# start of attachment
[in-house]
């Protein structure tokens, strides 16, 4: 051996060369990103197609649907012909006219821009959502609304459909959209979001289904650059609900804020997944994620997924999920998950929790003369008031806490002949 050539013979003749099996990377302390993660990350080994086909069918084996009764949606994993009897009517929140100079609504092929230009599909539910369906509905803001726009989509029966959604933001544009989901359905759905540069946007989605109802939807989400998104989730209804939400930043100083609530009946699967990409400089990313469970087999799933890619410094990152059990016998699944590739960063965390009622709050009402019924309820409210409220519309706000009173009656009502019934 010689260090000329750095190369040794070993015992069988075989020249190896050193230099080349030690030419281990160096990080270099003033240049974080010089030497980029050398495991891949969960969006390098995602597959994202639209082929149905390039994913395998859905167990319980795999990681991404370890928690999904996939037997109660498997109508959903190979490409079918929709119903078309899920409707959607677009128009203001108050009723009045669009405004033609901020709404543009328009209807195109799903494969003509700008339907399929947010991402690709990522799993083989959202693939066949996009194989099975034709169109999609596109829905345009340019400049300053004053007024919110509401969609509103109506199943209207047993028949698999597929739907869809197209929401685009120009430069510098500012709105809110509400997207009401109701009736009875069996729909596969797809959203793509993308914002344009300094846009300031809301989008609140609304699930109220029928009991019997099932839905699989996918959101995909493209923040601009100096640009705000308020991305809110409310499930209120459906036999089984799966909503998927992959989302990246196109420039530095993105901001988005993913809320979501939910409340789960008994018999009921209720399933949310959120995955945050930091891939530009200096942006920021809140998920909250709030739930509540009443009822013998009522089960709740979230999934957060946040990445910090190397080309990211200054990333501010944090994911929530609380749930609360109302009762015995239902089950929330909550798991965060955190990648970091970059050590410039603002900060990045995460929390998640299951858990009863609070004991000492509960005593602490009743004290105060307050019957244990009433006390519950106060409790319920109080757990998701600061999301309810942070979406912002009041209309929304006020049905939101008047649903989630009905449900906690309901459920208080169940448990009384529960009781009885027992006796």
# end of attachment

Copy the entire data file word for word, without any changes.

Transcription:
[in-house]
């Protein structure tokens, strides 16, 4: 051996060369990103197609649907012909006219821009959502609304459909959209979001289904650059609900804020997944994620997924999920998950929790003369008031806490002949 050539013979003749099996990377302390993660990350080994086909069918084996009764949606994993009897009517929140100079609504092929230009599909539910369906509905803001726009989509029966959604933001544009989901359905759905540069946007989605109802939807989400998104989730209804939400930043100083609530009946699967990409400089990313469970087999799933890619410094990152059990016998699944590739960063965390009622709050009402019924309820409210409220519309706000009173009656009502019934 010689260090000329750095190369040794070993015992069988075989020249190896050193230099080349030690030419281990160096990080270099003033240049974080010089030497980029050398495991891949969960969006390098995602597959994202639209082929149905390039994913395998859905167990319980795999990681991404370890928690999904996939037997109660498997109508959903190979490409079918929709119903078309899920409707959607677009128009203001108050009723009045669009405004033609901020709404543009328009209807195109799903494969003509700008339907399929947010991402690709990522799993083989959202693939066949996009194989099975034709169109999609596109829905345009340019400049300053004053007024919110509401969609509103109506199943209207047993028949698999597929739907869809197209929401685009120009430069510098500012709105809110509400997207009401109701009736009875069996729909596969797809959203793509993308914002344009300094846009300031809301989008609140609304699930109220029928009991019997099932839905699989996918959101995909493209923040601009100096640009705000308020991305809110409310499930209120459906036999089984799966909503998927992959989302990246196109420039530095993105901001988005993913809320979501939910409340789960008994018999009921209720399933949310959120995955945050930091891939530009200096942006920021809140998920909250709030739930509540009443009822013998009522089960709740979230999934957060946040990445910090190397080309990211200054990333501010944090994911929530609380749930609360109302009762015995239902089950929330909550798991965060955190990648970091970059050590410039603002900060990045995460929390998640299951858990009863609070004991000492509960005593602490009743004290105060307050019957244990009433006390519950106060409790319920109080757990998701600061999301309810942070979406912002009041209309929304006020049905939101008047649903989630009905449900906690309901459920208080169940448990009384529960009781009885027992006796």